At the time of joining, it cost me approximately $500 to enter (and at the time of this writing, entry is valued at around $1,750) which is an incredible price to pay to enter a chatroom — but web3 solves this in a way that web 2.0 never could. I’ve always been wary of gated courses, cohorts, and communities that tell you that by paying a certain amount of money you'll gain access to knowledge and people in a way that you otherwise couldn’t. These, in my experience, almost always disappoint.
They look enticing from the outside, but once you're in you realize that it's just a structured version of what you could have learned on your own — and of course, there's no refunds. In web3, if you join a token-gated community like FWB and realize that it isn't for you, you can just sell the coins back and walk away. This means that a community can't rely on shady tactics and an enticing outer wall to get you to join. It actually has to be good!
FWB, it turns out, was very, very good. Accustomed to the cryptobro and wallstreetbets types of communities that often pop up in these spaces, I worried that this group might prove to be toxic at worst and unintentionally exclusionary at best. Instead, I found a friendly, extremely welcoming, diverse, and inclusive crowd. And the channels listed in the Discord weren't just about NFTs and crypto, there were lifestyle channels that included thoughtful conversations about not only music and books but more surprising topics like food and skincare! The people in FWB were truly friends with benefits, they had insights and understanding about each of these spaces that I began to pore over, learning not just about the web3 world but the world as a whole in ways that I’m very thankful for. And to top it all off, there were geolocated channels, with one of the most active centered in LA. That’s where I am!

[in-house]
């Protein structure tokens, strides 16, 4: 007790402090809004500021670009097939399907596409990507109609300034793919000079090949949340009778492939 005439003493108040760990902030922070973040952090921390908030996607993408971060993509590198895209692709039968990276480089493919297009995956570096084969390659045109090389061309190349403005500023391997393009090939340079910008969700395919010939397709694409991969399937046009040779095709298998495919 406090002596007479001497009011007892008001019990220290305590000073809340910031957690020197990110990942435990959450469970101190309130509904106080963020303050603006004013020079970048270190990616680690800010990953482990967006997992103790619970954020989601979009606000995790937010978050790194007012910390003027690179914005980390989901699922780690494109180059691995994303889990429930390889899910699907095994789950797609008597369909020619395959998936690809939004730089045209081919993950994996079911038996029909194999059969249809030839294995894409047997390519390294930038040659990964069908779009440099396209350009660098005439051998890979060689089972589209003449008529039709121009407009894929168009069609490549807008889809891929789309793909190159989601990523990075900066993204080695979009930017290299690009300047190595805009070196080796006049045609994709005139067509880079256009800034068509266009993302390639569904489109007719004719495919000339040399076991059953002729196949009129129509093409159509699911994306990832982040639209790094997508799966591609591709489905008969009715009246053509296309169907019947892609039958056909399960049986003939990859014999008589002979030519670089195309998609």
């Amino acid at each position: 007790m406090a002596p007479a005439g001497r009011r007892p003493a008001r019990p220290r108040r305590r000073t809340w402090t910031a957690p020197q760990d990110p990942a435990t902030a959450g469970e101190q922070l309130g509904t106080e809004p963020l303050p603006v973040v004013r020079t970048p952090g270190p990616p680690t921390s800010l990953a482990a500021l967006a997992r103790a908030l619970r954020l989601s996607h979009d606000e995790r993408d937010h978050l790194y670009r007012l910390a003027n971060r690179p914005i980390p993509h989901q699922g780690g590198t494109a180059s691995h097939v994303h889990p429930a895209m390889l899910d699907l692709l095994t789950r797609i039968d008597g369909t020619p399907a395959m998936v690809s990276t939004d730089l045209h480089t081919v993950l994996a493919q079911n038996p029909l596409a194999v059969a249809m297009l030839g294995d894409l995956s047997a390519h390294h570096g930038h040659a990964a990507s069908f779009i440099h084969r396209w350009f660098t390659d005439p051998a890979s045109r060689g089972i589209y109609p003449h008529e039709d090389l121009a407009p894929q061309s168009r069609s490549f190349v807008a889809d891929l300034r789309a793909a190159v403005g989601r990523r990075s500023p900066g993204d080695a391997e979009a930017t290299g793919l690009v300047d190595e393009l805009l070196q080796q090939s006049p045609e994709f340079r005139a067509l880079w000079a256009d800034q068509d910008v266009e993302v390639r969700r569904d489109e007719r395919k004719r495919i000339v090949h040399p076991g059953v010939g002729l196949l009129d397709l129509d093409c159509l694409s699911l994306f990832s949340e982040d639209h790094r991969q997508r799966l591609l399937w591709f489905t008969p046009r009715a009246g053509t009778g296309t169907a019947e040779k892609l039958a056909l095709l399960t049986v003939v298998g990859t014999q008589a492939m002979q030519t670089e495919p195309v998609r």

Soon after I joined some people from the group began planning one of their initial IRL meetups post-COVID. I went, meeting web3 people in person. FWB felt like the first opportunity that I had to really get involved at a community level with something that interested me. And they were still figuring out what they wanted to become in ways that made making meaningful contributions possible. Many web3 organizations and communities have ‘governance’ which allows for decision-making to be decentralized and democratized. Instead of a single person at the top of the food chain making all of the decisions (for better or worse), decisions can be brought to vote. In communities like FWB, if you hold the token, you get to vote. Easy! The challenge (as in IRL situations) lies in getting people to actually vote, as most simply don’t bother.